7. Greenpa says:

    Really, Sharon, I’m appalled at your insensitive use of the “r****t” word! Those of us who are on intimate terms with mice know that it’s a pejorative term they abhor. I mean, really, would YOU want to be lumped together with squirrels and porcupines- and rats??

  8. Ms. Anon E. Mouse says:

    Urgent, urgent comment from Ms. Anon E. Mouse:

    Sharon,

    I made a mistake! An important one too. Urgent, urgent.

    Hurricane Ike was not two full years after Katrina, but three full years.

    I don’t want to let the r***s off too easily. I want to reveal their r****ish deeds in full.

    Sharon, can you please fix this for me?

    All this jumping around on the keyboard to press the keys is becoming very tiring for A Very Small Mouse.

    Thank you!

    Signed: A Mouse Who Wishes to Remain Nameless

  9. Jennifer says:

    Just wanted to mention that I have lived a very healthy 20 years on about 40 grams of protein a day. The doctors always proclaim me wonderfully healthy! I eat oatmeal for breakfast every morning already, and we have so many beans and tomatoes as vegetarians.

  10. Cathy says:

    What a coincidence! I was just making a list of the common elements needed for recipes in my crockpot cookbook — and your list reflects much of the same. I would add to the list (in phase 2):
    canned vegetables like peas, corn and green beans;
    canned soups like tomato, cream of chicken and mushroom, beef and chicken broth;
    canned meats like corned beef, chicken, Spam, tuna, and salmon;
    and finally, bags of noodles, macaroni, spaghetti, and rice.
    Also a solar cooker would help keep everyone well fed.

  11. Theresa says:

    Thank you Ms. Mouse for forwarding this very useful information to Sharon to post! Now I know I can store enough food for an emergency and not freak out about it in the meantime :)

  12. Sarah says:

    I would add that if you are doing this in a hurry and think that you will have to switch to a heavily oatmeal-and-bean-based diet in case of sudden emergency, you should also add some raisins, prunes, or other dried fruit. Otherwise, that much fiber at once will make you unhappy.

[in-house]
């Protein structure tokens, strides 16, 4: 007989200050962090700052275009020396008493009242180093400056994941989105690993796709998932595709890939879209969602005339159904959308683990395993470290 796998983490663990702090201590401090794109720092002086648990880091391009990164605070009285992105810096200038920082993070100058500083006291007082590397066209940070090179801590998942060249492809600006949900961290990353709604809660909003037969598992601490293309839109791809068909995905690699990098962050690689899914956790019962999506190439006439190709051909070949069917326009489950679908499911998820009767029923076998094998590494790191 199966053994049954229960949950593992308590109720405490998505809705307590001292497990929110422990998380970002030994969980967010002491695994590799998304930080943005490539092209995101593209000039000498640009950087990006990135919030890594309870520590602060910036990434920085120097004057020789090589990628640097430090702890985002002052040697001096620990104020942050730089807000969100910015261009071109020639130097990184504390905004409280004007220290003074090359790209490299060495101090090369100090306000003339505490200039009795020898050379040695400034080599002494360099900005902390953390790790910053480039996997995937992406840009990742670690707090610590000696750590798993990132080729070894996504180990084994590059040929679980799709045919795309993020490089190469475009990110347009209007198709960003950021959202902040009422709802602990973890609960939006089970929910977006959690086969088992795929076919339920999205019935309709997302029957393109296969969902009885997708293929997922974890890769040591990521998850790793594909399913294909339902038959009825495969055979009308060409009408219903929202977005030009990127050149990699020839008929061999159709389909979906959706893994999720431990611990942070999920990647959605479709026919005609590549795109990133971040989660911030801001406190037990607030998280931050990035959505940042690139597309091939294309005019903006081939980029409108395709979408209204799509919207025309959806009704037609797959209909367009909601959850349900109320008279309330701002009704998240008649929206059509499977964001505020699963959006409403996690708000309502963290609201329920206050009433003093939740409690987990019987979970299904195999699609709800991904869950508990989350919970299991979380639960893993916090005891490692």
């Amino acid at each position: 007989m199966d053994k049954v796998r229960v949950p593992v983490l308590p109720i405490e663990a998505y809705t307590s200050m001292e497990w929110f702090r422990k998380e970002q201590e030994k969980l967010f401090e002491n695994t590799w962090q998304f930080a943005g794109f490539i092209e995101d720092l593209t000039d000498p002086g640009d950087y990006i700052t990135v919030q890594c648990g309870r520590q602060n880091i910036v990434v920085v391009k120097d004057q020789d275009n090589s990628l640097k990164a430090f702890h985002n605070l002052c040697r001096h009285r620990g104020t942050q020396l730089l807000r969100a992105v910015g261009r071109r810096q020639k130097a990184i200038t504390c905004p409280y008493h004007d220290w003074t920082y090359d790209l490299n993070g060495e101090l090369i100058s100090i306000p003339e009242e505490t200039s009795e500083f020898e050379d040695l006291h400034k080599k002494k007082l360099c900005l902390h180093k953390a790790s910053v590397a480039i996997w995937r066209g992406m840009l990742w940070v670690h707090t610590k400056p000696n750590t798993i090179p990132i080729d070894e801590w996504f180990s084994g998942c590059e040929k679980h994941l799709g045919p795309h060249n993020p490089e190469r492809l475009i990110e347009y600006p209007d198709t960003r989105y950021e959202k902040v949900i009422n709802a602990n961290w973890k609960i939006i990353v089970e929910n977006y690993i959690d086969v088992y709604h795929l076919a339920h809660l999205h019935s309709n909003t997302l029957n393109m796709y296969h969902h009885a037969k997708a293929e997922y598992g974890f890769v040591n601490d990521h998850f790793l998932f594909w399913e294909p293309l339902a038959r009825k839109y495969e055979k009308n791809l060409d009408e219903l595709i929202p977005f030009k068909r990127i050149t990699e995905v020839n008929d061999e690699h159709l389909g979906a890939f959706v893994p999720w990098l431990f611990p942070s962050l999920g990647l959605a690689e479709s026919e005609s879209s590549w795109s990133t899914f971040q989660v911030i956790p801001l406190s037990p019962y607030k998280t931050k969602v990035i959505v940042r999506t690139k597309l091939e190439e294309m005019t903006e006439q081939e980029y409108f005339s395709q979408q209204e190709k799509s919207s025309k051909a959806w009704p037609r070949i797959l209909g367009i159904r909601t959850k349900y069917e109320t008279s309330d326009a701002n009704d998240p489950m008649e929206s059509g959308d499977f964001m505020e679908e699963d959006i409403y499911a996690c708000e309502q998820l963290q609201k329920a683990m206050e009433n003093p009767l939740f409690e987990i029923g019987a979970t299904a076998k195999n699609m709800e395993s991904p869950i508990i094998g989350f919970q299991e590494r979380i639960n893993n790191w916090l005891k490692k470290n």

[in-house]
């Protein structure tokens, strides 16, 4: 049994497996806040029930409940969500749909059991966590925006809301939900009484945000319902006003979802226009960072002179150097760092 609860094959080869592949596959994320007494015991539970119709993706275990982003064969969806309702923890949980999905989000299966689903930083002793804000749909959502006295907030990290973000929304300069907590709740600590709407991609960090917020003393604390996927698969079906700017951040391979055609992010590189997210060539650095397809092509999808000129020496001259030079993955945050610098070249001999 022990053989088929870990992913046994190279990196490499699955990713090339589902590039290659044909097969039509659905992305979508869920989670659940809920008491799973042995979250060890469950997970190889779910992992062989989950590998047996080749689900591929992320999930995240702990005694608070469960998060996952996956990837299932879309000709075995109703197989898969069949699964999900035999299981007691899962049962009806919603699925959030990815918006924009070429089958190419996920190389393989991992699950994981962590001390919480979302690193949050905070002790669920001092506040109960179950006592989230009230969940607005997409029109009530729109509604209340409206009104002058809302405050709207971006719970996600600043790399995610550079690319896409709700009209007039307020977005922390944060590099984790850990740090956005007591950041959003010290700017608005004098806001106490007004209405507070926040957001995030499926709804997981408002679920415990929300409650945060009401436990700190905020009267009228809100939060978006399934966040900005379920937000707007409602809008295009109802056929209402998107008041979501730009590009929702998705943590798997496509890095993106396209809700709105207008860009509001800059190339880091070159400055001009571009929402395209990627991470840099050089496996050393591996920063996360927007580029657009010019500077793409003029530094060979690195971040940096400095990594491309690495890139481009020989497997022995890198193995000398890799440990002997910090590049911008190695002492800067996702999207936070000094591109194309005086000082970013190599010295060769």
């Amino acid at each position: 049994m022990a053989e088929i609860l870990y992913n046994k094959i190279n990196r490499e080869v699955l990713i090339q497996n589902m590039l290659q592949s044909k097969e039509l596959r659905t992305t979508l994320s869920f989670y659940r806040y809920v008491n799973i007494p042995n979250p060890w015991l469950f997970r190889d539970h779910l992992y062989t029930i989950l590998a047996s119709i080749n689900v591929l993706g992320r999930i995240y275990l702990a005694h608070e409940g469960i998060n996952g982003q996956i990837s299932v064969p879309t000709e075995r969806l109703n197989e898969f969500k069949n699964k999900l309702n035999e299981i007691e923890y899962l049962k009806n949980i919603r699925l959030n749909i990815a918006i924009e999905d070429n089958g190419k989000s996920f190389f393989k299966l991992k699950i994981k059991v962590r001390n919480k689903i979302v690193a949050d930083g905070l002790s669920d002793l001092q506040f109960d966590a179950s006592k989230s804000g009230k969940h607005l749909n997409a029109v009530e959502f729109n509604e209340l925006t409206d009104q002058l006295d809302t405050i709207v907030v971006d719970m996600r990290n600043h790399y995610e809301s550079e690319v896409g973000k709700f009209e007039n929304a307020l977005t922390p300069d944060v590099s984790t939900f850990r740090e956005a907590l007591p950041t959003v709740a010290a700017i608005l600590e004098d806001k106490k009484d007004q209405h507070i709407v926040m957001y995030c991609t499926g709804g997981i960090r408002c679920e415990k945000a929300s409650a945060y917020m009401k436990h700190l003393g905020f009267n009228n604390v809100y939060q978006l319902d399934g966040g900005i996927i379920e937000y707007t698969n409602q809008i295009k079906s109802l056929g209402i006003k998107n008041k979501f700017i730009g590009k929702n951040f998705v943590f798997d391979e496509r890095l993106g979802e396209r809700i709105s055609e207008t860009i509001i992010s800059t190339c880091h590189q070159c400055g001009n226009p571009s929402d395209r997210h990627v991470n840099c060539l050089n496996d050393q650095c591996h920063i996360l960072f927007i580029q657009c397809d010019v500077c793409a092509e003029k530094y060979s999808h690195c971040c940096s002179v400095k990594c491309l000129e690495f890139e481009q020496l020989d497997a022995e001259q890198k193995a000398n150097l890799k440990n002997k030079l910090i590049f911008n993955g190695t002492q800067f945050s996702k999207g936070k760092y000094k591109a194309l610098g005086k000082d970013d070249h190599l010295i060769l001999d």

13. MEA says:

    Just dawned on me that there is no reason the canned toms can’t be homemade bottled ones. Save a penny there.

  14. ctdaffodil says:

    Thank Sharon.
    I was at walmart to day and bought a case (12 cans) of cranberry sauce. I know – loaded with sugar, but in my house if it gets my kids to eat anything – I want to be prepared.
    Vegetarian chili canned is something we keep on hand. I use it mostly to make taco dip – but have in a pinch (low $ week) taken a can of that a can of diced tomatos and another can of kidney beans heated them all up and served the whole thing over grits, with a little shaved cheddar over it. I can get the canned stuff for $50c a can and the grits and cheese we always have around. The kids call it cowboy mush

  15. Alicia says:

    Wow, this is really helpful! A food storage plan that isn’t overwhelming and it’s all stuff I already use!

  16. This is a great post, thank you very much with sharing your views and ideas to the world so that others may benefit.

  17. Lance says:

    I love this plan and am working on it, since I am broke as ever…the wasa bread reminder was genius, thanks :-)

    The only three things I would add in phase 2 for myself:

    1. Trash bags – for hygiene if the water goes out for a long period of time
    2. No-refrigerator giant jars of peanut butter (Jif, Skippy, etc.)
    3. First aid kid with antibiotic ointment

    I like the sterno-brick structure idea for those of us renting who do not have gas stoves

    As an aside, I bought Katz’ Wild Fermentation and started my first batch of homemade sauerkraut yesterday…and ordered a kombucha starter yesterday too

  18. Lance says:

    Oh, Sharon or anyone else…I would love a posting on what you think about regarding the 800-pound gorilla in the room:

    …The stress and increasing mental unhinging of people in desperate times… how to help keep yourself and family and friends from cracking up… how to deal with deranged folks, mobs, etc. People who want what you’ve got…or what they THINK you have that they do not